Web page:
This was so embarrassing.

Of course, Erin had no idea what they were thinking. She only saw their postures.

“Wait, what’s wrong? It’s not Rags, is it? Is she okay? I haven’t seen her in a long time—is she mad at me? Or…?”

Again, the Goblins shook their heads. How could they explain the inter-Goblin politics that had seen Rags absorb every tribe in the area to repel the Goblin Lord? Erin stared at them.

“Do you know where she is?”

They shook their heads. She hesitated.

“Okay. But is she well?”

They shrugged. Erin had to think.

“Do you…where are you going? Do you know where you’re going?”

They shook their heads again. Erin looked from face to face. Each Redfang warrior met her eyes, and then looked away. It was just a moment, but somehow, each felt like she’d seen a bit of the pain and despair they carried with them. Just for a moment.

“Okay. Okay…um…”

She wavered. As she did, Rabbiteater’s belly rumbled. Everyone stared at him. Erin shot to her feet. Rabbiteater nearly tumbled out of his chair.

“I’m so sorry! I totally forgot. I promised you food, right? Wait right here!”

She dashed into the kitchen. The other Goblins exchanged a look of wild surmise. Food? They’d buried a lot of the Eater Goat meat in the snow just in case, and they were hungry. But after the potions, they had to wonder. Would she actually feed them? Actually? With—with forks and the fancy tools Garen had told them all about?

Would there be anything to drink?

They heard banging in the kitchen, and Erin’s raised voice, arguing with someone else. The Goblins stared at the kitchen anxiously. All but one.

There was a blackboard with words written on them in chalk hanging from a ledge above the bar’s counter. It was a menu, although it had only been written once and never updated. Most people ignored it, but one of the Redfang warriors had spotted it.

Numbtongue studied the words written on the menu written above the bar’s counter. He nudged Shorthilt, grunted and pointed. Shorthilt stared blankly at the letters. He shrugged. Numbtongue sighed. He carefully studied the words written on the menu until Erin came back.

“Here! Food, as promised!”

She had a huge platter and five plates awkwardly stacked on them. They were thick, filled with heaping mounds of spaghetti pasta, and covered with little black things. The other Goblins had no idea what the black things were. They were squishy, and looked edible, and that was good enough. Rabbiteater reached for one of the plates as Erin carefully placed it in front of him, but Numbtongue caught his hand. He shook his head and the other Redfang warriors, seeing the motion, froze.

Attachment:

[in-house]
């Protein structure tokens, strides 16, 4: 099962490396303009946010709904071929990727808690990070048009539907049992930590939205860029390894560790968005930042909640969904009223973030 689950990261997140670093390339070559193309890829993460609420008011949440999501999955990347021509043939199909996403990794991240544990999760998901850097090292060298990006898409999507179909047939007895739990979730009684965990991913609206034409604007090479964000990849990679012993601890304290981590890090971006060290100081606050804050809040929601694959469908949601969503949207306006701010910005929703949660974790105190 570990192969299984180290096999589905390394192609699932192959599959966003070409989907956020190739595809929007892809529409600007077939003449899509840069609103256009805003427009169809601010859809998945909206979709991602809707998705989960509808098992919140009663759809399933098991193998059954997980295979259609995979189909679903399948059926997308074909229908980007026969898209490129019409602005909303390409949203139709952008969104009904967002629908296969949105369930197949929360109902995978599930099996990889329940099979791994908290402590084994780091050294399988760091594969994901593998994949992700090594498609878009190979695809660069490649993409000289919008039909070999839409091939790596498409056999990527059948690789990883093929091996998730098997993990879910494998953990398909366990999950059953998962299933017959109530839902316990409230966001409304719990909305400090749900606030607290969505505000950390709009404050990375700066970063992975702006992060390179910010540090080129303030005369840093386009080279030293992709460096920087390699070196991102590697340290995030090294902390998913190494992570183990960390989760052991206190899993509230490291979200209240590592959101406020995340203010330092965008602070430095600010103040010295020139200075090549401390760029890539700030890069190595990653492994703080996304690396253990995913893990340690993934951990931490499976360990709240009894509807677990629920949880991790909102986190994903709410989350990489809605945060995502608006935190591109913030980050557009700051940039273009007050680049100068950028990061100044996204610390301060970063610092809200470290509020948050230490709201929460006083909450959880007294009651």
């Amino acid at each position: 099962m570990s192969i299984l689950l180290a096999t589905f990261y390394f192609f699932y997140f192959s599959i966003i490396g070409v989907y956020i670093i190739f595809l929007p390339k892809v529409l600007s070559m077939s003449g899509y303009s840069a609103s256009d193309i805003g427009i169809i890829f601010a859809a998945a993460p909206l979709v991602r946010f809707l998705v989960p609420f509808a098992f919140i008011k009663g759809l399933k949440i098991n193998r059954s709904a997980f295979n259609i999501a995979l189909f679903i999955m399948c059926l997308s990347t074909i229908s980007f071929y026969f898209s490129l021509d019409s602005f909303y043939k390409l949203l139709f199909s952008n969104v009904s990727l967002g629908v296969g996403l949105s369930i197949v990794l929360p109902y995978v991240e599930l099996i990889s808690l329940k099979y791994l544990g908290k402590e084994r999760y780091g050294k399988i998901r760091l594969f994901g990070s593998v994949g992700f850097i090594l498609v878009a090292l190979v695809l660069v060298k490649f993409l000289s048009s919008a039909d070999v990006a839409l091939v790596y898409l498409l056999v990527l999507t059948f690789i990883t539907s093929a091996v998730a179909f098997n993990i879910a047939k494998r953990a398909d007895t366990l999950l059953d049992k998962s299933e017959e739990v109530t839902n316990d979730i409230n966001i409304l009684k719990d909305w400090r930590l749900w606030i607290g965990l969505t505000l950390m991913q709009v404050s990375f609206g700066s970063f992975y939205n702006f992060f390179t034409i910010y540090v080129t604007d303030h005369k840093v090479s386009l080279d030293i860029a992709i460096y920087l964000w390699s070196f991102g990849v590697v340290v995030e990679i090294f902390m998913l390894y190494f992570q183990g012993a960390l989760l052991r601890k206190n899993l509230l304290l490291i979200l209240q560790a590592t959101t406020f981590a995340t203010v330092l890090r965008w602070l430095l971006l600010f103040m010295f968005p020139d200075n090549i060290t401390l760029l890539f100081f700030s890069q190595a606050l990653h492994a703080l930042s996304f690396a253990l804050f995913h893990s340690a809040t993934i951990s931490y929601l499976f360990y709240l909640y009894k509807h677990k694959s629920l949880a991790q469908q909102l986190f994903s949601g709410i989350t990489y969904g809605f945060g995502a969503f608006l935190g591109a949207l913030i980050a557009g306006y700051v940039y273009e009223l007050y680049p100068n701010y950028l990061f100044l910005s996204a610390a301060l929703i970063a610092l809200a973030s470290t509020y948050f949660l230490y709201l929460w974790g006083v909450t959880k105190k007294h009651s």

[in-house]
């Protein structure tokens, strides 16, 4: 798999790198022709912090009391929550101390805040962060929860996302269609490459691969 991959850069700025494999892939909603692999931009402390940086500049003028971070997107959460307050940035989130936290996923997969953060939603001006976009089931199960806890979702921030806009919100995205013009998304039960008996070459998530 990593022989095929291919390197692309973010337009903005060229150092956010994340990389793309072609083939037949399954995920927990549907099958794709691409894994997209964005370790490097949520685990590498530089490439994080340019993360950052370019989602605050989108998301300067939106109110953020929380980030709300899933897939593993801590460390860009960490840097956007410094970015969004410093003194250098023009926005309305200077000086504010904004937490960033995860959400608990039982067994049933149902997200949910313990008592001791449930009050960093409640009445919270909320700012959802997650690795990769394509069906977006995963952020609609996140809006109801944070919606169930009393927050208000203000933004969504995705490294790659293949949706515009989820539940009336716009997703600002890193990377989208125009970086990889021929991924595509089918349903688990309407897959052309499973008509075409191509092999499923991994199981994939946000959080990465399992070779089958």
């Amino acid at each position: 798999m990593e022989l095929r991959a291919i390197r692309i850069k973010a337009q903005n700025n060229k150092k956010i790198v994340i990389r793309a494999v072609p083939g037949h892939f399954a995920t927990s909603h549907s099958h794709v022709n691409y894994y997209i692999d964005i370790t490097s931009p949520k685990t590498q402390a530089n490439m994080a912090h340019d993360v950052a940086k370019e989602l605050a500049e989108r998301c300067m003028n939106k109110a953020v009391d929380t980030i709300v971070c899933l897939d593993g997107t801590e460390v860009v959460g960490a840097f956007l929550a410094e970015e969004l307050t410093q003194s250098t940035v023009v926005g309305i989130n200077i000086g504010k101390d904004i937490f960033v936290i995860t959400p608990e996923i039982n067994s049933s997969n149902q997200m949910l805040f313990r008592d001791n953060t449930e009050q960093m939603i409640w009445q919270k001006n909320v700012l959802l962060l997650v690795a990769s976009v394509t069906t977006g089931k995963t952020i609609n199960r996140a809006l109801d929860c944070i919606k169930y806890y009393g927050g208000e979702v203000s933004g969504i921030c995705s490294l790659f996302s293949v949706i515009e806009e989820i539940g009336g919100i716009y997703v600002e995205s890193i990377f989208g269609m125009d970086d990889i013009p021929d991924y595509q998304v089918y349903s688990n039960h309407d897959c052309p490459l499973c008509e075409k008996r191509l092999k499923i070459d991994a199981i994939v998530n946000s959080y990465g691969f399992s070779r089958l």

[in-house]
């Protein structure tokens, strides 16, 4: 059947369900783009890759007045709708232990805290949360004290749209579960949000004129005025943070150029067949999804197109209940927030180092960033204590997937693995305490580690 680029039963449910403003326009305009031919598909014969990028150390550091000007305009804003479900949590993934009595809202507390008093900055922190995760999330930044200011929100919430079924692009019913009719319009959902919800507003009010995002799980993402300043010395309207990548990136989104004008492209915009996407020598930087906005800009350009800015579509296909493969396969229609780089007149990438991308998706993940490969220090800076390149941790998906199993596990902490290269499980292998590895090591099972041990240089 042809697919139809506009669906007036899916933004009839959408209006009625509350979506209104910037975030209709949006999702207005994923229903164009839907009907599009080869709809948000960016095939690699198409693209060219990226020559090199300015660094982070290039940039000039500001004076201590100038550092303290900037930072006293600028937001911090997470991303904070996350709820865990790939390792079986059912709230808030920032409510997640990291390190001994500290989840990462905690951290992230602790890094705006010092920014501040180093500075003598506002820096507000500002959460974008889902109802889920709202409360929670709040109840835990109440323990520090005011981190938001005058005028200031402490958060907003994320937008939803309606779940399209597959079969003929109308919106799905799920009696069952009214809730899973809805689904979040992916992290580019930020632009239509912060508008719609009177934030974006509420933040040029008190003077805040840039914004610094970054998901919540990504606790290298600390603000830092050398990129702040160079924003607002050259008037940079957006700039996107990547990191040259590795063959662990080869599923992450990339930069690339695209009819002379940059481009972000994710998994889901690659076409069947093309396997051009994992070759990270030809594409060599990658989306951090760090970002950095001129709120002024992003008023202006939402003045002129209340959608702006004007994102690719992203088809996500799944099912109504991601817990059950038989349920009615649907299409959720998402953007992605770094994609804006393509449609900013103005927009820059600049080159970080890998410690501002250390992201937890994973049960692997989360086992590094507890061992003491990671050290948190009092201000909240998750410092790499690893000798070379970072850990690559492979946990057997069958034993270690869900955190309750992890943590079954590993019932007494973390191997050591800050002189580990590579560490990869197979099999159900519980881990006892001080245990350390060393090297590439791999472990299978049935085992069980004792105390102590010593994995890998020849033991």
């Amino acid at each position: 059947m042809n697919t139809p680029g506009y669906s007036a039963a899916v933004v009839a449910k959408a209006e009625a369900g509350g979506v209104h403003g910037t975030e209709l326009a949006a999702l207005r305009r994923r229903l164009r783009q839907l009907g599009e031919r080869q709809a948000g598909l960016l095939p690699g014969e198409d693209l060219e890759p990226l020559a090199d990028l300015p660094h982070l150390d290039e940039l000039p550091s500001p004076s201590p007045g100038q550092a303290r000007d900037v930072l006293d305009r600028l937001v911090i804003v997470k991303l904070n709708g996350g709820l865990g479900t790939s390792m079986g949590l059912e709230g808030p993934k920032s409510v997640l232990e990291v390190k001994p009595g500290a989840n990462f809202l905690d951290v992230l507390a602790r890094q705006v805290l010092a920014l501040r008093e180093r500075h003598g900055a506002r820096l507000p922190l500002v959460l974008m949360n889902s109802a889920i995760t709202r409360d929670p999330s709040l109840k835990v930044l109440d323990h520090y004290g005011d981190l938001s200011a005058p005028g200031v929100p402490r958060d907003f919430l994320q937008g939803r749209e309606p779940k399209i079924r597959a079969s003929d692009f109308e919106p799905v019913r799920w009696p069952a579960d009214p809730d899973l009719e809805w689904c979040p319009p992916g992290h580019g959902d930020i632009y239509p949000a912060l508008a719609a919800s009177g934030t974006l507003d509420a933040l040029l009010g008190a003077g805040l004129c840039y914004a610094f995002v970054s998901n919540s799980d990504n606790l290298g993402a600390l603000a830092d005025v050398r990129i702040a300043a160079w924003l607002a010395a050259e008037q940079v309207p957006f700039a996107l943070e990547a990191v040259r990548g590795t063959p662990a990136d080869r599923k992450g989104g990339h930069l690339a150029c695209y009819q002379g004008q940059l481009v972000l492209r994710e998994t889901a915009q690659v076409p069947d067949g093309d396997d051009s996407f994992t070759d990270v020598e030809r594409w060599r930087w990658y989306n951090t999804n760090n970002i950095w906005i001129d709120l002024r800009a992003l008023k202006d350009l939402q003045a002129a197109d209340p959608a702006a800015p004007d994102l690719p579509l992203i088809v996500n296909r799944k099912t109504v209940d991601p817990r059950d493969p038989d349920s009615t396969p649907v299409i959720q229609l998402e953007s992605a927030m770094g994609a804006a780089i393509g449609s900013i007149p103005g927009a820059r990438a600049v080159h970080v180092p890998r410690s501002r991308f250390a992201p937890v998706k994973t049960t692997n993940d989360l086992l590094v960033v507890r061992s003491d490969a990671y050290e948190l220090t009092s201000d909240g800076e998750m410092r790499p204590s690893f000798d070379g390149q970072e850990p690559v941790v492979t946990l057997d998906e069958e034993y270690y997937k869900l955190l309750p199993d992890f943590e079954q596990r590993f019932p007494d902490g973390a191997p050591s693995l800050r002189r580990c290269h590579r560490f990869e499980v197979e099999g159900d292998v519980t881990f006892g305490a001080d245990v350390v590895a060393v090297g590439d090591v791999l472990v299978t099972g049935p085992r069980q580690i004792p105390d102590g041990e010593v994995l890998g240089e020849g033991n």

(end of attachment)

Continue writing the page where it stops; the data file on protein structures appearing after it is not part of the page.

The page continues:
“What’s wrong?”

Erin looked at them, concerned. Numbtongue hesitated. He sucked in his lips, and then scowled. He hated doing this. Reluctantly he opened his mouth and pointed to the plates and black things on them.

“Acid flies? Blue…fruit?”

Everyone stared at him. Erin’s jaw dropped. She stammered.

“How did—buh—I mean, I don’t have any acid flies. Those are olives! They’re healthy, I swear—I didn’t know they existed, but—this is spaghetti and olives! It’s uh—I’m out of blue juice too. Did you—can I get you something—wait, I have more!”

She rushed into the kitchen. The other Goblins stared at the olives. Badarrow picked one up and sniffed at it with deep suspicion. Rabbiteater gave into his stomach and popped one into his mouth. He chewed, brightened, and began to shovel spaghetti into his mouth. The other Goblins looked at him, and then seized spaghetti in both claws.

Erin came back to find the Goblins shoveling spaghetti down their throats with incredible speed. If not delicacy. Watching Shorthilt tilt a plate back and slide all the spaghetti into his waiting mouth was an education in itself. The amazing bit was that not a single speck of spaghetti or olive was dropped. The Goblins cleaned their plates.

Slowly, the Human girl approached and the Goblins stopped eating. They stared at the mugs in her hands. Erin smiled and weakly raised the mugs filled with ale.

“I’ve uh, got drinks! Does anyone want a second helping?”